TIMMINS -- One of northeastern Ontario's only dedicated francophone nursing homes addressed the importance of French-language long-term care at a regional NDP town hall Friday.

Area MPPs Guy Bourgouin and Gilles Bisson called the meeting to discuss the party's plan to overhaul the province's long-term care system, which would include adding more French-speaking facilities.

"They have the feeling of security and also a feeling that they feel at home," said Joelle Lacroix, administrator at Foyer de Pionniers Nursing Home in Hearst. "It's always easier to talk your first language when you're older or vulnerable."

While some homes in the region do have French-speaking staff, Lacroix said having a facility where people are able to engage in French culture adds to that sense of home and community.

Forces difficult choices

Bourgouin, representing Mushkegowuk-James Bay, said the lack of Francophone nursing homes in a region housing around 20 per cent of the province's 620,000 Franco-Ontarians, means having to choose between staying close to family and having comfortable living.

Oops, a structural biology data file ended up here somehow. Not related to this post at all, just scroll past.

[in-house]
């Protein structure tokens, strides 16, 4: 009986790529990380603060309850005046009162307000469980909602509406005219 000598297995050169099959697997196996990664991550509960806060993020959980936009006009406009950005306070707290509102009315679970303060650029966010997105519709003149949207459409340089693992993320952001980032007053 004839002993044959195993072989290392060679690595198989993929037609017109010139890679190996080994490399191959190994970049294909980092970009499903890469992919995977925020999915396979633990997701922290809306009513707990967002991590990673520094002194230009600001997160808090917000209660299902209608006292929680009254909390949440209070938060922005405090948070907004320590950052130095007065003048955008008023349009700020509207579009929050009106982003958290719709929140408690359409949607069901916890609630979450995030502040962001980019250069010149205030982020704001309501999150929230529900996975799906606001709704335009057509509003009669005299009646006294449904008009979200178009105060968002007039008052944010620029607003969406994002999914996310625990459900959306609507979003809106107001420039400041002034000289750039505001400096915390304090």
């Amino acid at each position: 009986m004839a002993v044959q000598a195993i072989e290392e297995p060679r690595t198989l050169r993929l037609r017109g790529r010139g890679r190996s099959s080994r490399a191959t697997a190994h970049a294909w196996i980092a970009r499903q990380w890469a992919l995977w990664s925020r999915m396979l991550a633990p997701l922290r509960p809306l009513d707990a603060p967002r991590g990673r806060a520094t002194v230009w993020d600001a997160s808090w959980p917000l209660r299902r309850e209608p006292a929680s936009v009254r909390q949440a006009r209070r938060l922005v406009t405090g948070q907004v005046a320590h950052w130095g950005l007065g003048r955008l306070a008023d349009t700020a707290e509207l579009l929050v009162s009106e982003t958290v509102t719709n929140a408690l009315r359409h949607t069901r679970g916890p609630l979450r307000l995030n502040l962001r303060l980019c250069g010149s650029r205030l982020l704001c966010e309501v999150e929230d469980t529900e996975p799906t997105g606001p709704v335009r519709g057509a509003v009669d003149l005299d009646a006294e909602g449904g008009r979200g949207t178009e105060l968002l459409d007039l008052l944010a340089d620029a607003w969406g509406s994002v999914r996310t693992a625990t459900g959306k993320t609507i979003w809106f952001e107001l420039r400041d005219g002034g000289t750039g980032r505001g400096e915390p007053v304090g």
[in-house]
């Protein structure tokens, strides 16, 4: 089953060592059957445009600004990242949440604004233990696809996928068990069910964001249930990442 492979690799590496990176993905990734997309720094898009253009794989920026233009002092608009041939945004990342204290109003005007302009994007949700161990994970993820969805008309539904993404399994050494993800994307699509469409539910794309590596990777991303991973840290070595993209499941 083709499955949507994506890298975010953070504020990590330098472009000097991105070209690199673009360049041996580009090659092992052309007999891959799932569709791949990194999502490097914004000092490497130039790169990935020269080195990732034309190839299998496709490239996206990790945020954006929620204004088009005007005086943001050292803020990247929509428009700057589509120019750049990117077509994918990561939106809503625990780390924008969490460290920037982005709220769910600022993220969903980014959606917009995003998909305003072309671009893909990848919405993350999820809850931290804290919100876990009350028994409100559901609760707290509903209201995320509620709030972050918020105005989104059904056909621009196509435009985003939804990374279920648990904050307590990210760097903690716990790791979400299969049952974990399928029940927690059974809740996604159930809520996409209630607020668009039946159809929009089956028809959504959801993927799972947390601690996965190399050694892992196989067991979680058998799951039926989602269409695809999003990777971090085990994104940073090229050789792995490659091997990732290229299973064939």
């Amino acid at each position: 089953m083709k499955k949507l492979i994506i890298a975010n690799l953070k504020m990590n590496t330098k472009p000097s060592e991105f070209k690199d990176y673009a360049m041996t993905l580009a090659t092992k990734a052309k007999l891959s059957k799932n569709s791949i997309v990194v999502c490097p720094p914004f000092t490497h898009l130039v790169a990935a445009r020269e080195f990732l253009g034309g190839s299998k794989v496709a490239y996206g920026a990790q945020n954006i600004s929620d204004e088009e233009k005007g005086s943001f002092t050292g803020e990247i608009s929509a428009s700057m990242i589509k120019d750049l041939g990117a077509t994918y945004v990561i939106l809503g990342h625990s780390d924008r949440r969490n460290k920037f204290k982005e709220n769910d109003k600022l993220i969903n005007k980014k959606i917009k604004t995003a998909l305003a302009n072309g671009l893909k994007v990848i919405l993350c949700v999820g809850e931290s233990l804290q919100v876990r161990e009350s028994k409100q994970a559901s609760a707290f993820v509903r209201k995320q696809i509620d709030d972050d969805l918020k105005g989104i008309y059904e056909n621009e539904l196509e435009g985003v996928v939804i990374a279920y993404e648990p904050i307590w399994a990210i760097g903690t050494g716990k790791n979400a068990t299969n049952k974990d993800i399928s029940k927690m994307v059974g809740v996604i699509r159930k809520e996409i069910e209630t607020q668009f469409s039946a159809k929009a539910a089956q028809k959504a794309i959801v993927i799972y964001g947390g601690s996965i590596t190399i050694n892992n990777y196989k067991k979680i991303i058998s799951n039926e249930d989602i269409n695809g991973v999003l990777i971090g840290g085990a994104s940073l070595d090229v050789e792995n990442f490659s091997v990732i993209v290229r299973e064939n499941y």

He recounted having to make that difficult decision when moving his mother from Wawa to Hearst.

"It takes (people) away from their community," Bourgouin said. "If they want to go with Francophone (living), they're very limited."

The NDP's plan would phase out all private operators in the long-term care system, focus on adding smaller, residential-style homes as a more manageable way to curb waitlist issues in the system and address the shortage of personal support workers.

Major issues in the area

Lacroix said those are major issues in her area as well, saying her facility has at least 60 people waiting for an open spot and the home has been asking for 12 more beds since 2014.

"Often they wait four years at Notre-Dame Hospital," she said. "They have the time to die before being admitted here. They don't deserve that."

Bisson said the ideal solution to the backlog would be to invest more into home care, which is on his party's agenda.

But he said it's a multi-layered issue.

"People don't want to be in long-term care institutions if they don't need to but, if so, we need to have a system that increases the level of care," Bisson said.

Party leader Andrea Horwath hasn't commented on whether she will try to collaborate with the current government on this plan, nor has the Ministry of Long-Term Care.

What's certain for Lacroix is that the province's aging population requires proper care.

"They are our pioneers and they should be better treated," said Lacroix.